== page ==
The group’s analysis and approach addresses violence in the broadest terms including economic, racist, heterosexist, as well as patriarchal violence. Members continuously challenge the group to expand traditional feminist thinking to a more “third-wave” feminist practice. The result is a group environment reminiscent of ’70s feminist consciousness-raising mixed with radical activism.

Most women involved in WE! are activists with very little background in the political left. The politics evolve with practice. The result: the creation of a politically active group that has gained recognition as a powerful force.

Activities organized by WE! include a local Clothesline project—modeled on the AIDS quilt, it is composed of T-shirts that tell the story of a woman’s experience with violence—”Take Back the Night” marches; protest demonstrations against sexist media coverage; drawing public attention to sexist, racist comments and rulings by a local judge; and helping to negotiate for improved medical services for poor or uninsured rape victims.

WE! has established a reputation in the Inland Empire as a no nonsense group that gets things accomplished. Women are referred to the group by the local newspaper, the Victim/Witness division of the District Attorney’s office or even service organizations. And, while some mainstream service organizations experience some discomfort in dealing with WE! and our unique style, most do not dispute the transformation to empowerment  women experience.

THE CLOTHESLINE PROJECT is a visual display of shirts with graphic messages and illustrations that have been designed by women survivors of violence, or by their friends and family. The Clothesline Project may also contain shirts made to honor women who have died as a result of violence. Its purpose is to increase awareness of the violence against women by breaking the silence, to celebrate women’s strength in surviving and healing and to mourn those who have died as a result.

The Clothesline Project is a grassroots network and a lifeline of support. It is rooted in the understanding that violence against women is a manifestation of sexism rooted in a hierarchical society.

For more information on how to organize a clothesline display, contact the The Clothesline Project National Network Box 727, East Dennis, MA 02641, phone 508-385-7004, fax 508-385-7011.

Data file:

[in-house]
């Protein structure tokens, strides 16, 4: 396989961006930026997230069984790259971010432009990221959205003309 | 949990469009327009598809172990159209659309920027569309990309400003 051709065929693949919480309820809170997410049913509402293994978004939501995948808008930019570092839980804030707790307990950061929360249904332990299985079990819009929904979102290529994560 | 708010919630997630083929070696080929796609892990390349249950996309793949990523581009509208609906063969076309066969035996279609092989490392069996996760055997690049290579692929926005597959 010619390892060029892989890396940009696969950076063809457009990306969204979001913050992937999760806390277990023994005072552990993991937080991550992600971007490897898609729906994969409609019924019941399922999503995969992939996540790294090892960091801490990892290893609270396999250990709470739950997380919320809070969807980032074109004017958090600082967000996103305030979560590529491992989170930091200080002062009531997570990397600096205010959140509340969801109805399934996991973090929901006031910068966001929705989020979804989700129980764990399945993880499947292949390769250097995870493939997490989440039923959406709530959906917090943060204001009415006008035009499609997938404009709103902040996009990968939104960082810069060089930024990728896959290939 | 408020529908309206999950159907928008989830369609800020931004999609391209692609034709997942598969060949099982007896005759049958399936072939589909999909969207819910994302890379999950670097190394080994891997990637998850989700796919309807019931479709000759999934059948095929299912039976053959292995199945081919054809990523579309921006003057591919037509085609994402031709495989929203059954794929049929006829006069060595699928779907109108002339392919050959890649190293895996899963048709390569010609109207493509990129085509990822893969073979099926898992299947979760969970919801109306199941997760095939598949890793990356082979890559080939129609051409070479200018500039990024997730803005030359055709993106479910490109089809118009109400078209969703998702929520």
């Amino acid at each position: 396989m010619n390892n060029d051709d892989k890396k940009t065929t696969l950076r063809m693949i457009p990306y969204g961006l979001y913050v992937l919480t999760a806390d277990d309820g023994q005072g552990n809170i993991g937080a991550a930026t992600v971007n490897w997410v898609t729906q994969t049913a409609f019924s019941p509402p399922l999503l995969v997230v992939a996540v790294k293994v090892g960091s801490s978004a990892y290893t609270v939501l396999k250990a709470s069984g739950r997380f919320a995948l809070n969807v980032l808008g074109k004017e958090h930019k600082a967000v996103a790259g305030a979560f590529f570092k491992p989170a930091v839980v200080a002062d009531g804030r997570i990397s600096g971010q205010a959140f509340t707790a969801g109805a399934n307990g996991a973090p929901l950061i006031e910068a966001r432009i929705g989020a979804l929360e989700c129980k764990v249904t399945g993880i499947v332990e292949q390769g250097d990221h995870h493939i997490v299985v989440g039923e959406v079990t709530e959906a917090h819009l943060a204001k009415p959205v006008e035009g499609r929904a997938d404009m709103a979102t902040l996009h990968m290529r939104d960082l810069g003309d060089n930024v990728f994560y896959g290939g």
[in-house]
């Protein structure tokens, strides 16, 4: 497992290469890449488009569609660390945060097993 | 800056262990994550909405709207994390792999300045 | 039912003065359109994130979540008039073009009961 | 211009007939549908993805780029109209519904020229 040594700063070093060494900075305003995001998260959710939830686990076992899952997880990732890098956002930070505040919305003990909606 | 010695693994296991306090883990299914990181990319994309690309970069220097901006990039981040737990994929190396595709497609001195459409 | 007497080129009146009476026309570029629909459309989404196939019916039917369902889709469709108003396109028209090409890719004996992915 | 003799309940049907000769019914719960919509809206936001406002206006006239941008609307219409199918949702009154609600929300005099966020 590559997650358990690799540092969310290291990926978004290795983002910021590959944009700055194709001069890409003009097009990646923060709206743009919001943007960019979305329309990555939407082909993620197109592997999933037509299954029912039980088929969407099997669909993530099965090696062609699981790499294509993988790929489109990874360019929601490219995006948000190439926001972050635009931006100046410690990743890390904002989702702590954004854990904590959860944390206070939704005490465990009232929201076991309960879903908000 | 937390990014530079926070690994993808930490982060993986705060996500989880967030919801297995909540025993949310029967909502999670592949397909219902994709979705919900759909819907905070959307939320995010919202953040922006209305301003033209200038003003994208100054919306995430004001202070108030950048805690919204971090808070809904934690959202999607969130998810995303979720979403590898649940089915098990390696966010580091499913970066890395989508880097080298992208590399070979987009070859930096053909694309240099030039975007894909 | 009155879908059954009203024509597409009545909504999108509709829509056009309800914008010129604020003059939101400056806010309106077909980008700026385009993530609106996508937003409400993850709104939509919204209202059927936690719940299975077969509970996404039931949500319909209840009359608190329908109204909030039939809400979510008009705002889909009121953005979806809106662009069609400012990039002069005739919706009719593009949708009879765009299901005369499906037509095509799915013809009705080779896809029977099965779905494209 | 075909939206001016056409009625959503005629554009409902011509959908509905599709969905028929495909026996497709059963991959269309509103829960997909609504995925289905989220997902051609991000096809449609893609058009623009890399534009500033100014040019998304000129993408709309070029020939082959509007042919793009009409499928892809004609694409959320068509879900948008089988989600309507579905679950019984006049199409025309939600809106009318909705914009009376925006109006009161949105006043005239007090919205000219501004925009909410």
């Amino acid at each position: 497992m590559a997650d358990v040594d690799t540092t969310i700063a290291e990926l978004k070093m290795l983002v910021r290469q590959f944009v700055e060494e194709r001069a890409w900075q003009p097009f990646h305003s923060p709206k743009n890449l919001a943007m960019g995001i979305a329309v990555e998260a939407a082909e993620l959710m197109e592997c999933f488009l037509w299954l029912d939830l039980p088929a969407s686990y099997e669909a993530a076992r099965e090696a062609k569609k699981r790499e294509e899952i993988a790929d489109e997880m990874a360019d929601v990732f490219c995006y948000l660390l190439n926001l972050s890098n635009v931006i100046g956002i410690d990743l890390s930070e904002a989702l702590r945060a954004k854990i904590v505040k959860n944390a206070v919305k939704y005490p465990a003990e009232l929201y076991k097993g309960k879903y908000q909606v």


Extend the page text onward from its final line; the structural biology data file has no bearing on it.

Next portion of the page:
July-August 1994, ATC 51

The Rebel Girl: Is Population the Problem?

Catherine Sameh

A DANGEROUS AND misguided notion continues to be expressed in some parts of the environmental movement today that the root cause of environmental problems is population growth. When activists in this movement link population control to the fight for safe and legal abortion, the results are troubling, particularly in the context of a growing anti-abortion and anti-contraception movement worldwide.

As women’s health and reproductive rights activists, we must challenge our allies in the environmental movement to reject even the “best” population control analyses and policies as fundamentally racist, sexist, anti-poor and anti-working class. Together we must oppose attempts everywhere in the world that deny women access to abortion and contraception, and at the same time oppose “family planning” schemes that target women’s fertility as the cause of poverty and ecological devastation.

It’s essential to maintain the distinction between population control and birth control: population control is the external domination over people’s reproductive lives while birth control involves individual autonomy and empowerment. The difference can be spotted easily in practice: Do family planning programs offer poor women an educated choice in the selection of birth control methods? Are hormonal methods promoted over less invasive technologies? Are appropriately trained medical personnel available for follow-up?